Typical Organizational Weaknesses Strategy Frictional loss = Loss of value Organization Frictional loss = Loss of value Department11 Department22 Department11 Subprocess11 Subprocess22 Subprocess33 Customer Department44 Subprocess44 Customer Frictional loss = Loss of value Technology © 2007 CPM Braxis. all rights reserved 15 .

Business Process Orientation Focus on process sequence Vertical orientation Production Purchasing Marketing Customer Focus on hierarchy Sales Controlling Processes Customers Horizontal orientation Sales Production Customer Marketing Purchasing Controlling © 2007 CPM Braxis.Function Orientation vs. all rights reserved Customer 16 K .

" 'customer'." customer. all rights reserved 17 . p." Source: Scheer. 1998. © 2007 CPM Braxis.aabusiness businessprocess processisisaacoherent coherentsequence sequenceof of commercial commercialactivities activitieswith withthe thepurpose purposeof ofperforming performingaaservice. edition." Source: Hammer and Champy. Reengineering the Corporation. 3. general.35 "In "Ingeneral. 1993.What is a Business Process? "We "Wedefine defineaabusiness businessprocess processas asaacollection collectionof ofactivities activitiesthat that has has one oneor ormore more"inputs" "inputs"and andgenerates generatesone oneor ormore moreresults resultsthat that represent representadded addedvalue valuefor forthe thecustomer. Berlin et al. August-Wilhelm: ARIS – From Business Process to Application System.The The output outputand andresult resultof ofthe thebusiness businessprocess processisisaaservice servicethat thatisis requested requestedand andconsumed consumedby byan aninternal internalor orexternal external'customer'. service.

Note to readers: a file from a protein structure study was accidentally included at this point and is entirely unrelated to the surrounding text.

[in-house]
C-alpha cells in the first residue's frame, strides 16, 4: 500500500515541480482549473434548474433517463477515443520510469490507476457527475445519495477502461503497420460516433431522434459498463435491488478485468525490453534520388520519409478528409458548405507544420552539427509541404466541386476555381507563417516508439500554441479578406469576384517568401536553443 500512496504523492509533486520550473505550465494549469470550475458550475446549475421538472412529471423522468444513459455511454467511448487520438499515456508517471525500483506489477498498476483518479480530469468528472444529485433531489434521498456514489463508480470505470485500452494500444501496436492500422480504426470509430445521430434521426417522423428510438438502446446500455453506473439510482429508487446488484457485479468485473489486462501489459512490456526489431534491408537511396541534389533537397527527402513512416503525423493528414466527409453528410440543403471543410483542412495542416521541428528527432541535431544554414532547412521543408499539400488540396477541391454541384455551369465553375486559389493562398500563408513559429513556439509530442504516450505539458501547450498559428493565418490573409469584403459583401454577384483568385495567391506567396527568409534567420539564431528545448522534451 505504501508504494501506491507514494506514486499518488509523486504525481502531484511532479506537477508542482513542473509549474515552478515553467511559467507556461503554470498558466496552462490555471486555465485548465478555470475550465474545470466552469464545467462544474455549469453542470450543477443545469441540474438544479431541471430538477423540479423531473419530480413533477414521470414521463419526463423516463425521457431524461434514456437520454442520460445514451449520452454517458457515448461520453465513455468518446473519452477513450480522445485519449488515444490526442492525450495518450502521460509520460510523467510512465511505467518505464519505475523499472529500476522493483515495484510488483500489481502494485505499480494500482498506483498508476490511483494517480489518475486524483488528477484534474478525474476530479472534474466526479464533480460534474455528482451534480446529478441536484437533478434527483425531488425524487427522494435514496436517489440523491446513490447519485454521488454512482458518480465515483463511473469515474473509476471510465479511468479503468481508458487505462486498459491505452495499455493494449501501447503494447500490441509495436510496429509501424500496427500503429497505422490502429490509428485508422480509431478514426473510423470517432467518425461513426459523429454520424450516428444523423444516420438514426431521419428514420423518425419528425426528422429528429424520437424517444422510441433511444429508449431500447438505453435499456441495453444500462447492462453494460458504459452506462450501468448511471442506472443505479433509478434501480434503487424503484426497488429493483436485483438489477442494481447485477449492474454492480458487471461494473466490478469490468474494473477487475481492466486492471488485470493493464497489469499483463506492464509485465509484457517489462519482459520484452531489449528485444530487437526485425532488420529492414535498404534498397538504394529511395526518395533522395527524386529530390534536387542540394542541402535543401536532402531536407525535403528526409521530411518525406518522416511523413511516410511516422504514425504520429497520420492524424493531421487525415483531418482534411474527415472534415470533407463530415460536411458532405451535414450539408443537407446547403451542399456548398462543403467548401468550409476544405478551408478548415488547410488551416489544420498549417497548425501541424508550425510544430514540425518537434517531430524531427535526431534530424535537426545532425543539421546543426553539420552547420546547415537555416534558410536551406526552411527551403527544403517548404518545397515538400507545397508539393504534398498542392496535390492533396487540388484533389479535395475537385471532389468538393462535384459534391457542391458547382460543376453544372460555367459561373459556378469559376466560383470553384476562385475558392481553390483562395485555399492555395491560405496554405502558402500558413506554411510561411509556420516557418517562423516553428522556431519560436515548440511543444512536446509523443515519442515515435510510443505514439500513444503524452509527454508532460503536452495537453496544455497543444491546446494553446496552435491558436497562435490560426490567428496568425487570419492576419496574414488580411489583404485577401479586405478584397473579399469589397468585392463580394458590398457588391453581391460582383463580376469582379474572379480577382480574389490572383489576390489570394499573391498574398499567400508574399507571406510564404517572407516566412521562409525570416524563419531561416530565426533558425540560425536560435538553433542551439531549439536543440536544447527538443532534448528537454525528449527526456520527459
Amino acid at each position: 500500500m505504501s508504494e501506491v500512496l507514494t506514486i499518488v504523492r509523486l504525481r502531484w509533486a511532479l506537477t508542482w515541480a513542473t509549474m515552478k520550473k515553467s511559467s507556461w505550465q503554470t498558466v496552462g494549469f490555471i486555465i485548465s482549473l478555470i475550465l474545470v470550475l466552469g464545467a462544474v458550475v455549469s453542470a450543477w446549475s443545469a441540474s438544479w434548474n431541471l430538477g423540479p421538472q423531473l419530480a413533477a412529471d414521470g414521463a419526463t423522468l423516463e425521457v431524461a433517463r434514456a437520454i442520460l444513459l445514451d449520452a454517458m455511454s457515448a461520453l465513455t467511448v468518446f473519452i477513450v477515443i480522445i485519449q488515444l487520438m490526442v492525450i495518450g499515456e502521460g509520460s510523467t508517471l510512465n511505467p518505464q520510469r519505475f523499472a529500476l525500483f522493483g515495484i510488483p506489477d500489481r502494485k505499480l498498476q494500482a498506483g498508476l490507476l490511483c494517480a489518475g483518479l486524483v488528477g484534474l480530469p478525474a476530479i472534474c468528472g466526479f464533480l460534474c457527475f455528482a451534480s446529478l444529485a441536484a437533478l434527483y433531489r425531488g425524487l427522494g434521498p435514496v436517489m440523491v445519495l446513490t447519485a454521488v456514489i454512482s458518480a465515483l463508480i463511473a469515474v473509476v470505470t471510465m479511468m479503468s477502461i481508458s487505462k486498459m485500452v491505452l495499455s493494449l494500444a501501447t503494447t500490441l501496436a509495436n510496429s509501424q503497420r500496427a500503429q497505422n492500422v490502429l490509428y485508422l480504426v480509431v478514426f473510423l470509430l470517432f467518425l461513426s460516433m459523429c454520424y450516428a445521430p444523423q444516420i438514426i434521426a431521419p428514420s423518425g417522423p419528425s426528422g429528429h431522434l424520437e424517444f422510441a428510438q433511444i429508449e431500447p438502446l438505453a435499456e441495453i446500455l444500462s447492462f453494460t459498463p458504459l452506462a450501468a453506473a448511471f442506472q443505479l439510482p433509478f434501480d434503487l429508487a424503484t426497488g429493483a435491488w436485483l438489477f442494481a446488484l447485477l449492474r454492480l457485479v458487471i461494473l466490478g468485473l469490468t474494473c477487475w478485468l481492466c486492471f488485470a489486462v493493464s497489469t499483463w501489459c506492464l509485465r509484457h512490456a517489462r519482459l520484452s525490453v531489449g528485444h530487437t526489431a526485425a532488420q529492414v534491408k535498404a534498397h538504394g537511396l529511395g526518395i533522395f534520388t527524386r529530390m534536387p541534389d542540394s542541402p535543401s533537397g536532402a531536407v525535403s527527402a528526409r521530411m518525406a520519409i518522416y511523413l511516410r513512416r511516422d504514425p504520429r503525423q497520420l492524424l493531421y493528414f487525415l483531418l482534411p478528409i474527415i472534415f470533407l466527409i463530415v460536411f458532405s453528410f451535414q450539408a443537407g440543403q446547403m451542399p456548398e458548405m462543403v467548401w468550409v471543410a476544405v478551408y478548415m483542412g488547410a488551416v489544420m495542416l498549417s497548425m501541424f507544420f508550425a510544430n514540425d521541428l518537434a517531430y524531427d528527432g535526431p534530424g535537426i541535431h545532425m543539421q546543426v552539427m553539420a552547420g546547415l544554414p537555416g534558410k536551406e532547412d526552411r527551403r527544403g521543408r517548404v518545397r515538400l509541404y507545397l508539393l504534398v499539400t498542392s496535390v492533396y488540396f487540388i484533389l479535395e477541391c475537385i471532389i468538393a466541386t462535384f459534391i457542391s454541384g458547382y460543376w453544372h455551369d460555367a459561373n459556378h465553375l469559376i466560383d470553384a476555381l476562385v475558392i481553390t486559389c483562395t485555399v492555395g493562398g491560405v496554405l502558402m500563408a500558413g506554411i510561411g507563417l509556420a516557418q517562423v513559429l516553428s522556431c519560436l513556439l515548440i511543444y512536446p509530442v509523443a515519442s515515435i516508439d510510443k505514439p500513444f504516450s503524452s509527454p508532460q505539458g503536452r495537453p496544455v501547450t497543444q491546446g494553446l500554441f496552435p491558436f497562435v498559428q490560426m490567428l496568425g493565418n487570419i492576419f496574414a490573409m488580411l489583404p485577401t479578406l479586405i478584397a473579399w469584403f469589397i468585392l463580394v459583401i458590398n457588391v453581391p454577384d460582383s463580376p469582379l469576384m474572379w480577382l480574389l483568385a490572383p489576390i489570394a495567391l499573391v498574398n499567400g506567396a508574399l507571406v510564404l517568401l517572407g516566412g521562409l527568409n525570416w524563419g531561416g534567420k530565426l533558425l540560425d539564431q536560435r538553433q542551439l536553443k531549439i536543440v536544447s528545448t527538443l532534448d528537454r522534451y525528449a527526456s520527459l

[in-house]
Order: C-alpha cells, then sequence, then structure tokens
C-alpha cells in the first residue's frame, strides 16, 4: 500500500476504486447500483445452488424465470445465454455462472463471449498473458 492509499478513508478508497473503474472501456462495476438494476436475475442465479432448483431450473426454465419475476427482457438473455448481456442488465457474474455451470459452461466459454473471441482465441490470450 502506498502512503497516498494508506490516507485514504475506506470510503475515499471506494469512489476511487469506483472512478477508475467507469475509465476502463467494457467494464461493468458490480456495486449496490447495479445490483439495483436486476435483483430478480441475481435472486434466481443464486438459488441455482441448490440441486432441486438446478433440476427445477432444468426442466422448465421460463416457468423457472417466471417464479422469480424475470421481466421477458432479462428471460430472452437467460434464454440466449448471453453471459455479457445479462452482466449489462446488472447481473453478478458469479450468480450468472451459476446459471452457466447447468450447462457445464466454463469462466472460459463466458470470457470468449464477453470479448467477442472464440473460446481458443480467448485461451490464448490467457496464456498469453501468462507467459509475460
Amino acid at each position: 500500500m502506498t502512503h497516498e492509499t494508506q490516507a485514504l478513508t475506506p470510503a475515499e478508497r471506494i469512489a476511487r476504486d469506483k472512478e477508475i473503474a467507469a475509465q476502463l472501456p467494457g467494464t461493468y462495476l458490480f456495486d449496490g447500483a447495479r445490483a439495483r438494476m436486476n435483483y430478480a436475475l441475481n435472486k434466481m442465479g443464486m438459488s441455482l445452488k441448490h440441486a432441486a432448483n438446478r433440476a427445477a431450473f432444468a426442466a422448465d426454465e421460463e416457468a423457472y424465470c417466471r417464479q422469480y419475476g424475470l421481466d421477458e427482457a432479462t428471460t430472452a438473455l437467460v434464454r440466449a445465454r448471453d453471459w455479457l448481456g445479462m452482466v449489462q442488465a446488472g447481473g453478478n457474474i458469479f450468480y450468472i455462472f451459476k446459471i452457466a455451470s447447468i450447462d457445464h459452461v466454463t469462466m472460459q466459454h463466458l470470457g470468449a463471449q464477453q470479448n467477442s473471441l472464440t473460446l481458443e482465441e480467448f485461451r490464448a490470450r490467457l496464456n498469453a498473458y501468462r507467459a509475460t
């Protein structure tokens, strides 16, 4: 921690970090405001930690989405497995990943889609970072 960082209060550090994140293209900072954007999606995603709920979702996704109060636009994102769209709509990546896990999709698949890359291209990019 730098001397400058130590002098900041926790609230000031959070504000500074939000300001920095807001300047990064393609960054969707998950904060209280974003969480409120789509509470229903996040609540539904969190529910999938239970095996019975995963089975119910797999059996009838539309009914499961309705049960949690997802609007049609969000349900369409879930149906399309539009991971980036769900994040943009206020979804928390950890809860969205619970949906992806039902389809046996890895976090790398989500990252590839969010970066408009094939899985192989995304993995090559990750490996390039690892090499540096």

Business Process: Features Customer Business process Measurable objectives Service  Service quality  Time / speed  Costs  Corporate strategy  Market conditions Customers Customerscan canmean meanboth bothinternal internaland andexternal externalcustomers customers. . all rights reserved 18 . © 2007 CPM Braxis.

all rights reserved Human Resources processing Finance processing … Legal requirements 19 .Operational Business Processes Economic objectives Quality objectives Operational Business Processes Sales processing Purchasing processing Innovation objectives © 2007 CPM Braxis.